Steve Gunn On…
Skip Spence’s Oar

June 06, 2016 Listening Station

skip-spence-oar


Photo SHAWN BRACKBILL
Words STEVE GUNN

Skip Spence’s Oar (Sundazed, 1969) is one of my favorite albums, and I’m always struck by its visceral and evocative power when I put it on after not hearing it for a year or so. Spence was a member of two of the best American rock bands in the ’60s, Moby Grape and Jefferson Airplane (even playing different instruments in each band) and he was known to be a true character—a brilliant, reckless party maniac figure. Moby Grape was one of the most promising and dysfunctional rock bands to come out of the west coast in the ’60s, and in 1968 Spence was admitted to Bellevue Hospital in NYC for six months, after apparently trying to attack two of his band mates with an axe. He had a longstanding vague deal to make a solo record for Columbia Records, and he was working on songs for that record while hospitalized. After his release from Bellevue, he bought a motorcycle and drove to the Columbia studio in Nashville. He cut an album in a week, playing all the instruments himself. According to Spence, the Nashville session was intended to be only be a demo. Spence left the recordings with the producer, hoping to come back and flesh out the recordings with some of his Moby Grape/Jefferson Airplane affiliates.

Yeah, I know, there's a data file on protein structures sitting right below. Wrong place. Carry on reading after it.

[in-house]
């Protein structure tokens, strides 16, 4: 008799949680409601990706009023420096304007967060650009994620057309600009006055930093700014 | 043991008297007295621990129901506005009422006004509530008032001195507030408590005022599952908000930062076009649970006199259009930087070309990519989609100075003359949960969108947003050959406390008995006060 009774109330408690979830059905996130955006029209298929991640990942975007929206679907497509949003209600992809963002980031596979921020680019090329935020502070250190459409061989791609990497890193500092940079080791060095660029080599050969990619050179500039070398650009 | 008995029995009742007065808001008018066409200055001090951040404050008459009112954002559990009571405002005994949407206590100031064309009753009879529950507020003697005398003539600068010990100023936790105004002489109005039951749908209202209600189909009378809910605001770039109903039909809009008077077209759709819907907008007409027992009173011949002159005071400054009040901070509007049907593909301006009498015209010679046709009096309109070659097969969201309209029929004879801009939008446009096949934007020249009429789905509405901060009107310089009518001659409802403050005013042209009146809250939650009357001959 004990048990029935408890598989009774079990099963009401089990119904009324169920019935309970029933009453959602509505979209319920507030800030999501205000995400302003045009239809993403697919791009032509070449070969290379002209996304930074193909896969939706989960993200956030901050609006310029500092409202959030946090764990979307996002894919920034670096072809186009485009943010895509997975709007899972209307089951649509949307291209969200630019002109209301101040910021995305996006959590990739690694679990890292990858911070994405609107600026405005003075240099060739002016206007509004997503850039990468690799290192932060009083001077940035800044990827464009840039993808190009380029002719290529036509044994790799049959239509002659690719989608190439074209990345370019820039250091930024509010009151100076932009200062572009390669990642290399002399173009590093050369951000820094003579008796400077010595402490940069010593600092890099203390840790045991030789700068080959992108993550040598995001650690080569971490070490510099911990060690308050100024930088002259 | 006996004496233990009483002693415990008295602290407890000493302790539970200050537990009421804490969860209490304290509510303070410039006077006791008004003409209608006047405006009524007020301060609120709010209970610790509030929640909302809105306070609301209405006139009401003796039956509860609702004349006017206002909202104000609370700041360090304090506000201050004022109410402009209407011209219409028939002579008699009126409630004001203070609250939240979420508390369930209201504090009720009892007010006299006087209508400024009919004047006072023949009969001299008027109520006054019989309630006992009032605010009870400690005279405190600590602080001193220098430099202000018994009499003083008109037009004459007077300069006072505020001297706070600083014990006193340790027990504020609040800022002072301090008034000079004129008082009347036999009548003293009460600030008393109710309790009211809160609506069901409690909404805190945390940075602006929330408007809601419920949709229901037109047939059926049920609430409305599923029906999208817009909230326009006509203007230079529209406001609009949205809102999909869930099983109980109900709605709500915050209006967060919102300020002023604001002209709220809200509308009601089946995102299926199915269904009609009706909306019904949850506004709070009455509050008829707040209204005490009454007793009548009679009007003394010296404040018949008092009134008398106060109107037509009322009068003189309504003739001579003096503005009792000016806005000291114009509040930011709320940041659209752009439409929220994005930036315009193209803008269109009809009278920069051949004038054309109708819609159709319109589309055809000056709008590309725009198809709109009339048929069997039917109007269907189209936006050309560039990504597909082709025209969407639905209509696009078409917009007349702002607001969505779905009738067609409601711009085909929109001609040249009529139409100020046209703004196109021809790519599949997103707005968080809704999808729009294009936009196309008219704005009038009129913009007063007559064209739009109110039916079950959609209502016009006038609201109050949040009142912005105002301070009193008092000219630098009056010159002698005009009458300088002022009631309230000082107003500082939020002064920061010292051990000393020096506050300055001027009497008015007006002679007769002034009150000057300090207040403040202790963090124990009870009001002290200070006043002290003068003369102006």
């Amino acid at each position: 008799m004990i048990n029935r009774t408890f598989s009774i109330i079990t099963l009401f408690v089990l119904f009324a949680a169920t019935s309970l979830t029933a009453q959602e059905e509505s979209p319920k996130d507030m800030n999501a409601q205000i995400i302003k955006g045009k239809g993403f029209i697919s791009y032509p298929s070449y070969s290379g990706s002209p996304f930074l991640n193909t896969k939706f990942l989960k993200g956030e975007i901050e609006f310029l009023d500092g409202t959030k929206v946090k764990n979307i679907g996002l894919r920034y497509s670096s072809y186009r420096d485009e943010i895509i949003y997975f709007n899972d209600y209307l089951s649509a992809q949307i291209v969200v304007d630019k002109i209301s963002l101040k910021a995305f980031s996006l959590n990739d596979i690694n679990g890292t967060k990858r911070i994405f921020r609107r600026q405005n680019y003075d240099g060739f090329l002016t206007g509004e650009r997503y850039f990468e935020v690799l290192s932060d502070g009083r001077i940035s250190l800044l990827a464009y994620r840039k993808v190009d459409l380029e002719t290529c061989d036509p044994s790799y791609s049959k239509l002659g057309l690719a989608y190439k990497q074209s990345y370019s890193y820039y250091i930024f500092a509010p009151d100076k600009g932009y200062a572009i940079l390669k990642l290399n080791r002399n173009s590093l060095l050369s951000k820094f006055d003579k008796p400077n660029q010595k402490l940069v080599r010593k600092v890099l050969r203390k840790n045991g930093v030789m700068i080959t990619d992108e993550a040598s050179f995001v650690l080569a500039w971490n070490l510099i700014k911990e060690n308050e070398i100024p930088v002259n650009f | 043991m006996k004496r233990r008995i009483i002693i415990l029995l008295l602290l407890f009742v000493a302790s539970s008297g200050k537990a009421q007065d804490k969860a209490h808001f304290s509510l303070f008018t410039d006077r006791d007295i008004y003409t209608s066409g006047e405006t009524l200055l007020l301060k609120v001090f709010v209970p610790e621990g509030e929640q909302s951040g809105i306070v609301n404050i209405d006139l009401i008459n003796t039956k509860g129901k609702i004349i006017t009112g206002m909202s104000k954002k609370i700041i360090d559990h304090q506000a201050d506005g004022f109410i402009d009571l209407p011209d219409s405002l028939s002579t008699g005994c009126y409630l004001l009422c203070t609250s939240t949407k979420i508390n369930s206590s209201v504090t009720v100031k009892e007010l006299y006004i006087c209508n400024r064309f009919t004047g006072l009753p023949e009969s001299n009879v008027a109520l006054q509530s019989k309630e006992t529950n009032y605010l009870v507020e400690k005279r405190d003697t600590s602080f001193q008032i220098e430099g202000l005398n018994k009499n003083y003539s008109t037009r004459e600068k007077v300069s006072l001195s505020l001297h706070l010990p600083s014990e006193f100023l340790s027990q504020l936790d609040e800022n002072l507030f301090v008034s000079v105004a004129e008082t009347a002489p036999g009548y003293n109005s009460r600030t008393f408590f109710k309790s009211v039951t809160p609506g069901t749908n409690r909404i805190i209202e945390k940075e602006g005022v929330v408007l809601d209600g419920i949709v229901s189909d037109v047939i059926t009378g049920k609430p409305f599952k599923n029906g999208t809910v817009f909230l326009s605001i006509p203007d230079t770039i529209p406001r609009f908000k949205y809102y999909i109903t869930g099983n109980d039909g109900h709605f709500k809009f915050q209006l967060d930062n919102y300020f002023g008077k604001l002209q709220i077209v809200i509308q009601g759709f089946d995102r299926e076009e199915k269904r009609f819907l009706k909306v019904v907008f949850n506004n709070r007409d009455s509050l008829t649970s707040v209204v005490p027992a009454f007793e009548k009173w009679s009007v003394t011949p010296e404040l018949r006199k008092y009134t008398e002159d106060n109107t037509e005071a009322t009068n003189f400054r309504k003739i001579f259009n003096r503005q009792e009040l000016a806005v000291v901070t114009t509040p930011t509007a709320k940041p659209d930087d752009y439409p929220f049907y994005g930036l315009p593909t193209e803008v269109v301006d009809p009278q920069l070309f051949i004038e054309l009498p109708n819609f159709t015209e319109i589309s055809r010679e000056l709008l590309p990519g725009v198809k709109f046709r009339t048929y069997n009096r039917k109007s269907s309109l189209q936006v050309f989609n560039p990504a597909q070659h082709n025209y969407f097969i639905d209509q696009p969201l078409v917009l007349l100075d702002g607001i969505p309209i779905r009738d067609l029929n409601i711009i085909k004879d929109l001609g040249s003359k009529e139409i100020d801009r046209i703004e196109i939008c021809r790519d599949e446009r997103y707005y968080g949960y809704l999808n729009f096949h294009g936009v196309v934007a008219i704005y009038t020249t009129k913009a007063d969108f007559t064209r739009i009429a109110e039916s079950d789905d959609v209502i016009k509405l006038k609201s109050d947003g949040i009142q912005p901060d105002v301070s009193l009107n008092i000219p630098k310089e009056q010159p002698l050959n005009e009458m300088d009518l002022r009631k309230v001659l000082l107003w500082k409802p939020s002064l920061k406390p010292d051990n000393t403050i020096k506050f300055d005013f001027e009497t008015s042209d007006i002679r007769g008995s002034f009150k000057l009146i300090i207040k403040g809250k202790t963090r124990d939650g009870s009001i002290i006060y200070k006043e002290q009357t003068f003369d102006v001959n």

The album is a mix of heavy words, images of insanity, and deep brilliance, its effect compounded by the fact that Spence drifted into serious obscurity after the session. He slipped off the public radar and no one heard from him for over 20 years. There’s a palpable, natural feeling to this music, a laid-back quality I rarely hear on albums. These songs make clear that he’s just moving from one thing to the next. He’s not looking back, which makes the music all the more heavy.

Steve Gunn’s latest album, ‘Eyes on the Lines’, is now available through Matador. Sample a few selections from it and Gunn’s back catalogue down below…